Oil Price Increase
This week, for the first time since 2019, OPEC will be meeting in person in Vienna. The talk of the town, which was moving markets this morning, is that they’re talking about cutting production by a million barrels per day. Last month when they met virtually, they discussed and followed through on cutting their production by one hundred thousand barrels a day. That didn’t appear to have the impact on the energy market that they had hoped, and they appear to be pushing for prices to go higher this time. A one million barrels a day cut will be sizable in terms of the impact of the markets. We’re seeing that oil prices are up four to five percent just on the rumor of this news. It’ll be good to see how markets react to the actual news once it occurs later this week. What is also throwing a hitch in this, is that one of the OPEC Plus members, Russian’s oil minister, is under sanctions and legally cannot leave Russia. How he will be able to be part of these talks will also be something to watch close. This is a big part of where we’ve seen the supply of oil stay high, and the price of oil come down. That alone has been a huge help in the last couple of months in terms of our CPI. It appears that OPEC is wanting to turn that around and push our oil prices back up. This is something we’re watching very closely. However, there’s numerous things that could occur after OPEC makes their decision, which could help in maybe keeping oil prices stable. It’s an ever-moving world but this will be a big data point this week for close out the year.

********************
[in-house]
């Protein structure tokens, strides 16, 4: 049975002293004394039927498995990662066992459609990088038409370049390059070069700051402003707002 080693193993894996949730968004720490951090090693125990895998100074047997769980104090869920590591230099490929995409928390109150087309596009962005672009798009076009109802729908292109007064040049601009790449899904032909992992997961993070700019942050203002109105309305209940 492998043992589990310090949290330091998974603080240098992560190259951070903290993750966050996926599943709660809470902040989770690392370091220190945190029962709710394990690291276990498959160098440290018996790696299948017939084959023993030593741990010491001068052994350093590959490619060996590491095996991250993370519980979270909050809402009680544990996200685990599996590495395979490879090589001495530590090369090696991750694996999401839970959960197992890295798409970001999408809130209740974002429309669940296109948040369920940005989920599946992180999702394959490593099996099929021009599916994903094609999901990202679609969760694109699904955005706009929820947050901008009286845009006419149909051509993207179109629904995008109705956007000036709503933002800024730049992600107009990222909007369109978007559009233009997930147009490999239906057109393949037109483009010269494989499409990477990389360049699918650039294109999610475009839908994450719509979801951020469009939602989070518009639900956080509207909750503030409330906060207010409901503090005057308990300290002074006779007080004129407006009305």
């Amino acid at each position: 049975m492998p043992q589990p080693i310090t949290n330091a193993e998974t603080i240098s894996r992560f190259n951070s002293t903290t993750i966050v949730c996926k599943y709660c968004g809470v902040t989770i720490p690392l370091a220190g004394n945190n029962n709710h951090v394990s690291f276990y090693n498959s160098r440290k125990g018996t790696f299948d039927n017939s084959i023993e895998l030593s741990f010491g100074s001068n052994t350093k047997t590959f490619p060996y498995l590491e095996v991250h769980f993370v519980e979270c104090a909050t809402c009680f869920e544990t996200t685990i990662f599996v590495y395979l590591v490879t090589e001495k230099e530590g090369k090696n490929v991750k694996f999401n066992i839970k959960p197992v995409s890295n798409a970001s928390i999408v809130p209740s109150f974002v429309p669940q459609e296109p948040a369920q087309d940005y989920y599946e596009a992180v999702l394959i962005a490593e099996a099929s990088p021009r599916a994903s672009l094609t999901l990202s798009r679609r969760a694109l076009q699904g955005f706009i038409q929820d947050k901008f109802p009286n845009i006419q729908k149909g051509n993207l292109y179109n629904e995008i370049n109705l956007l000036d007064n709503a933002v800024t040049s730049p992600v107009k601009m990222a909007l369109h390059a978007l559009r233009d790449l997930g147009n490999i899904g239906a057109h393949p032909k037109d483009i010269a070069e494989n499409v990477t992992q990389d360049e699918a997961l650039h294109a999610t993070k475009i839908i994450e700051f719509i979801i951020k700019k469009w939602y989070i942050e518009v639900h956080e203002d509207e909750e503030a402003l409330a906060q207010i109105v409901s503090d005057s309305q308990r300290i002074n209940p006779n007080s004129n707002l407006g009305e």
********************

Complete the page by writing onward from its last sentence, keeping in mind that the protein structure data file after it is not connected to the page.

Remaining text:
Cutting supply isn’t always a bad thing. We’ve seen a good sign here of cutting the money supply down. During the pandemic the government was printing a lot of money but people weren’t working. That typically has a thirteen-month leading indicator of CPI which, of course, is inflation. With us bringing supply down, we’re at about 1.5% growth, which is way below normal. Normal is around 4-5%. During COVID, it was up to around 9%. That’s a good leading indicator of inflation for thirteen months from now. Even though that’s thirteen months from now, it has steadily decreased and if we are down to 1.5% now, we should start seeing an impact here in around six months or so. One analogy that we’ve used before with CPI is if you have ten dollars and ten apples, and that’s your whole economy, each apple is a dollar. If we print more money and we have fifteen dollars available, but still just ten apples, now every apple is a dollar fifty. That’s kind of what we saw during the pandemic. Now, we’re getting back to the more of the normal ten for ten.
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